How I Made My First Open-Source Contribution To Supabase?

How I Made My First Open-Source Contribution To Supabase?

It was the December 29th, and I was on vacation. I hadn't coded for over few days and wanted to do something valuable. I remembered having this desire to contribute to Supabase through open-source for few months. Having secured a job in the September, I became quite busy with the new project learning and was not able to give time to other activities. So, when I finally found a little window to fulfill my desire, I took it. Here's how I did my first ever open-source contribution this year.


The first thing I did in order to start contributing was to go to the Supabase GitHub Repository and clone it using GitHub CLI. Afterwards, I started to look around the repo to see how to set it up in local past the cloning step and I found this on their file. I followed the steps mentioned in this document and my local setup was up and running. Now, it was time to figure out what issues I can tackle!

For my first open-source contribution, I wanted it to be simple but not spammy like changing and other similar tasks that just adds headache on the developers. So, I went to the Issues sections, looked at open issues and applied the good first issue label to get all the issues which are meaningful yet beginner friendly. image.png

I finally picked the issue I thought I could tackle without any problem. It was a Chore issue with the need for starter example of React Native. image.png

I took that issue and started the conversation with Paul on the same thread to get it assigned to me. Since it was during the holidays, our conversation was a bit lagging but I made sure to start working on it next day.

So, on the next day, I created a new branch and included two examples for React Native projects inside examples directory. One, with TypeScript and another in plain JavaScript. This part was easy, as was creating the examples. There were few changes like there is no localStorage in React Native so one has to use React-Native-Async-Storage. I also ran into the problem of .env file variables not being accepted by default, and had to install react-native-dotenv.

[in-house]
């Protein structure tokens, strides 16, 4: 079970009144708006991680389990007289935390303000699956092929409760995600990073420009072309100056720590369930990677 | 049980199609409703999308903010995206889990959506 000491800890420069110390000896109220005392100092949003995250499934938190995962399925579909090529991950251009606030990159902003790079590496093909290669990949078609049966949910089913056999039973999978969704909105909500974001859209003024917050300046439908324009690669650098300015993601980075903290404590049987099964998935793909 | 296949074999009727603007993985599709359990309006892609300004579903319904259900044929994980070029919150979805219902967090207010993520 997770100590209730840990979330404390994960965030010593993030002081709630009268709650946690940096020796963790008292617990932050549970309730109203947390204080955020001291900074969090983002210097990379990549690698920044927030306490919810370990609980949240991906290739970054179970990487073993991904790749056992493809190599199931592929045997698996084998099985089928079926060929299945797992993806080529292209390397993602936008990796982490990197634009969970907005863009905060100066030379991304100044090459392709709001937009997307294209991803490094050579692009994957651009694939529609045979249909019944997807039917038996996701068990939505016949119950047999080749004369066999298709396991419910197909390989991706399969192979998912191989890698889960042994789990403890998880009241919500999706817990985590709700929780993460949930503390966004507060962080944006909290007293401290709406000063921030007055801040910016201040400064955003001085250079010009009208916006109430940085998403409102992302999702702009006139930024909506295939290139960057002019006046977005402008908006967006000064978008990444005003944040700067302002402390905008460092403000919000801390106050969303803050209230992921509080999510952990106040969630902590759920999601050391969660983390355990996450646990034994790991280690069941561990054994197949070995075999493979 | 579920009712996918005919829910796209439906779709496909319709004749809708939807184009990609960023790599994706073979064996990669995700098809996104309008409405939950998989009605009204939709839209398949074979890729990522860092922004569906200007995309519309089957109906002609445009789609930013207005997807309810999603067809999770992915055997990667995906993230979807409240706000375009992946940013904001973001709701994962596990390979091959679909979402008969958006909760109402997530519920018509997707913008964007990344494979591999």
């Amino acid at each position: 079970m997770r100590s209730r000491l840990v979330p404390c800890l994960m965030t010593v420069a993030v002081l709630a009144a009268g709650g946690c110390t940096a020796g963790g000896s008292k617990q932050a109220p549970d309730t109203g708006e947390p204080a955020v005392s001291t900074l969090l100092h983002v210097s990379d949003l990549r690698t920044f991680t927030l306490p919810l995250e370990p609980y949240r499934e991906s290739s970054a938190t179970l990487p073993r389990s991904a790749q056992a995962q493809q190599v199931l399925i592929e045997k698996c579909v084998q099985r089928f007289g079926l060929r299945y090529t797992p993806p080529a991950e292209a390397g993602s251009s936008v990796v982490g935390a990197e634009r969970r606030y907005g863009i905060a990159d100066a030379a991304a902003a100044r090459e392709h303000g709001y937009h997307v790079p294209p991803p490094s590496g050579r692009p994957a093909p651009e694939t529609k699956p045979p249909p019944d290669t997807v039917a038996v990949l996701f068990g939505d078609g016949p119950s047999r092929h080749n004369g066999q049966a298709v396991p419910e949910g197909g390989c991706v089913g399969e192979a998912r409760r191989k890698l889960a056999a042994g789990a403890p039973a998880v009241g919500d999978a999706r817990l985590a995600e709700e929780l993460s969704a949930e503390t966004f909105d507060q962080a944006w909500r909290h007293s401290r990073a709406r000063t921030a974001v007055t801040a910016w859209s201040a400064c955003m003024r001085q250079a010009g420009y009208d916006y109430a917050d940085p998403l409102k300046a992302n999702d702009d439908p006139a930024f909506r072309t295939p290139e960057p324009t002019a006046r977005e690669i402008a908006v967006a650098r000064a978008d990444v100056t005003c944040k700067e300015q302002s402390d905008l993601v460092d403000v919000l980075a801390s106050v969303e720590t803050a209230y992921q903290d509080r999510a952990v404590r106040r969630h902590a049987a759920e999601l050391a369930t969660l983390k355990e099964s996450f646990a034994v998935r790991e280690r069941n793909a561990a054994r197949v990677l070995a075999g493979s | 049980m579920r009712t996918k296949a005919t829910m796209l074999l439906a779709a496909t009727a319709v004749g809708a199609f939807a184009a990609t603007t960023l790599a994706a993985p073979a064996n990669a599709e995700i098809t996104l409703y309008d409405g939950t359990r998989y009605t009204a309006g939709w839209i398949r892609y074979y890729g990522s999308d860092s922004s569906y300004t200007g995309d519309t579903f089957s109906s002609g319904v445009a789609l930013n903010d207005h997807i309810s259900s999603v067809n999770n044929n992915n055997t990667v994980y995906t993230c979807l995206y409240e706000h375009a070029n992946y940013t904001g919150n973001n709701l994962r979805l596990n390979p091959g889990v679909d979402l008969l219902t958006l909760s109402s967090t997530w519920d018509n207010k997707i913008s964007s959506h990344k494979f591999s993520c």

Once, the whole react-native side was completed, I finally ran the Metro app and went to make a tea for myself only to return and see that the Android run had failed. I had worked with Java sometime during my self-learning phase in 2020, and even created YouTube series on my channel IBCoder, so, fortunately I knew how to fix this gradle issue.

Few things needed to be changed in different files inside android folder:

  1. Firstly, added distributionUrl=https\:// line inside /android/gradle/wrapper/ file.
  2. Then, added buildToolsVersion = "30.0.2" line and classpath("") line inside /android/build.gradle file.
  3. And finally, I had to install 30.0.2 SDK tool related things in Android Studio rather than the default settings they show currently in their docs using 29.0.2 or similar.

The Results

Once these setting changes were in place, things went okay and compilation happened smoothly without any error. I checked few things using manual testing and once I was confident that it is good, I pushed the code to my GitHub repo and finally created a pull request which, after few back and forth of review, was merged to the supabase master branch.

This entire process took eight days in total and finally, I got the suggestion by Paul to send an email for Swag. I had already initiated the process on that front and given my size and address and waiting for the same. Bonus? The fact that my current company, GeekyAnts, supports initiatives like these and I had informed them as well.

In The End

So, to close this article, I will say that I started this year with a great open-source contribution. Doing so gives a little more confidence in the code reading skills and the ability to solve problems. I have decided to keep contributing to Supabase moving forward as I get more time in future.

Thanks for reading.